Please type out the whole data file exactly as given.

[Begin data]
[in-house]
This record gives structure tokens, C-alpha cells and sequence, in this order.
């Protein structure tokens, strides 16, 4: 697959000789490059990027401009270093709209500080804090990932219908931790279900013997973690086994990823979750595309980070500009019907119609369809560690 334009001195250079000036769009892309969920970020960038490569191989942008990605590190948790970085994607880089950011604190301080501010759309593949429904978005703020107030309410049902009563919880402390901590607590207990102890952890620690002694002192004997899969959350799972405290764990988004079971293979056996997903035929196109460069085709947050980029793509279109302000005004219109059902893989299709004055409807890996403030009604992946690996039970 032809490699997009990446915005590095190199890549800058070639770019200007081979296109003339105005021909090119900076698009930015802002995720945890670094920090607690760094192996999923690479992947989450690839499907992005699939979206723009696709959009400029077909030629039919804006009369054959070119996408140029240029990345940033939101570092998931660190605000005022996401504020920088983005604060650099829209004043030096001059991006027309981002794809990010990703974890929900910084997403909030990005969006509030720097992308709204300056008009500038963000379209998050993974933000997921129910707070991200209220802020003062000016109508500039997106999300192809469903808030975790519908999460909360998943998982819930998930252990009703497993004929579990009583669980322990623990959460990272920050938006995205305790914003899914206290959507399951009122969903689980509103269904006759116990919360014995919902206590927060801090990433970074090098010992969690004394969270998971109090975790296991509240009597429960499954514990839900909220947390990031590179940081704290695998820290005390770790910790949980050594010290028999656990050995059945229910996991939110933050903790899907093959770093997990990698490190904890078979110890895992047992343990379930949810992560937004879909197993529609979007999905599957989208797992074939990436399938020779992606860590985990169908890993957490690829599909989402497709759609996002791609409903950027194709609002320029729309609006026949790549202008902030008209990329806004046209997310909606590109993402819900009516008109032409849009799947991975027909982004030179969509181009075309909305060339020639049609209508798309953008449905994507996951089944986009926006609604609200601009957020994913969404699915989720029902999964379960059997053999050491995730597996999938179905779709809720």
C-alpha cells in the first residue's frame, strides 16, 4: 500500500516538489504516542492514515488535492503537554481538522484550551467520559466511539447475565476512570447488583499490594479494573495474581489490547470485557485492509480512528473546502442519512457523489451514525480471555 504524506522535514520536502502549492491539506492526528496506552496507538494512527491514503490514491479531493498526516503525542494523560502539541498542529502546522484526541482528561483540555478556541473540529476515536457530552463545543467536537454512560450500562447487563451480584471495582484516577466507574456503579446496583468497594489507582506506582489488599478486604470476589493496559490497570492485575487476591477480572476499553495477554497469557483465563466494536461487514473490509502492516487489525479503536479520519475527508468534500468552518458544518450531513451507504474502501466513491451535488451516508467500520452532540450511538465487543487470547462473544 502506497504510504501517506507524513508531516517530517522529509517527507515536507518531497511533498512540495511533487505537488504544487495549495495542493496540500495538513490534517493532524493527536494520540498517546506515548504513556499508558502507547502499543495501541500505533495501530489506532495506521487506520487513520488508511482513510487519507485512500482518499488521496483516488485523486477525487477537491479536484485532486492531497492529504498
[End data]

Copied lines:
[in-house]
This record gives structure tokens, C-alpha cells and sequence, in this order.
């Protein structure tokens, strides 16, 4: 697959000789490059990027401009270093709209500080804090990932219908931790279900013997973690086994990823979750595309980070500009019907119609369809560690 334009001195250079000036769009892309969920970020960038490569191989942008990605590190948790970085994607880089950011604190301080501010759309593949429904978005703020107030309410049902009563919880402390901590607590207990102890952890620690002694002192004997899969959350799972405290764990988004079971293979056996997903035929196109460069085709947050980029793509279109302000005004219109059902893989299709004055409807890996403030009604992946690996039970 032809490699997009990446915005590095190199890549800058070639770019200007081979296109003339105005021909090119900076698009930015802002995720945890670094920090607690760094192996999923690479992947989450690839499907992005699939979206723009696709959009400029077909030629039919804006009369054959070119996408140029240029990345940033939101570092998931660190605000005022996401504020920088983005604060650099829209004043030096001059991006027309981002794809990010990703974890929900910084997403909030990005969006509030720097992308709204300056008009500038963000379209998050993974933000997921129910707070991200209220802020003062000016109508500039997106999300192809469903808030975790519908999460909360998943998982819930998930252990009703497993004929579990009583669980322990623990959460990272920050938006995205305790914003899914206290959507399951009122969903689980509103269904006759116990919360014995919902206590927060801090990433970074090098010992969690004394969270998971109090975790296991509240009597429960499954514990839900909220947390990031590179940081704290695998820290005390770790910790949980050594010290028999656990050995059945229910996991939110933050903790899907093959770093997990990698490190904890078979110890895992047992343990379930949810992560937004879909197993529609979007999905599957989208797992074939990436399938020779992606860590985990169908890993957490690829599909989402497709759609996002791609409903950027194709609002320029729309609006026949790549202008902030008209990329806004046209997310909606590109993402819900009516008109032409849009799947991975027909982004030179969509181009075309909305060339020639049609209508798309953008449905994507996951089944986009926006609604609200601009957020994913969404699915989720029902999964379960059997053999050491995730597996999938179905779709809720």
C-alpha cells in the first residue's frame, strides 16, 4: 500500500516538489504516542492514515488535492503537554481538522484550551467520559466511539447475565476512570447488583499490594479494573495474581489490547470485557485492509480512528473546502442519512457523489451514525480471555 504524506522535514520536502502549492491539506492526528496506552496507538494512527491514503490514491479531493498526516503525542494523560502539541498542529502546522484526541482528561483540555478556541473540529476515536457530552463545543467536537454512560450500562447487563451480584471495582484516577466507574456503579446496583468497594489507582506506582489488599478486604470476589493496559490497570492485575487476591477480572476499553495477554497469557483465563466494536461487514473490509502492516487489525479503536479520519475527508468534500468552518458544518450531513451507504474502501466513491451535488451516508467500520452532540450511538465487543487470547462473544 502506497504510504501517506507524513508531516517530517522529509517527507515536507518531497511533498512540495511533487505537488504544487495549495495542493496540500495538513490534517493532524493527536494520540498517546506515548504513556499508558502507547502499543495501541500505533495501530489506532495506521487506520487513520488508511482513510487519507485512500482518499488521496483516488485523486477525487477537491479536484485532486492531497492529504498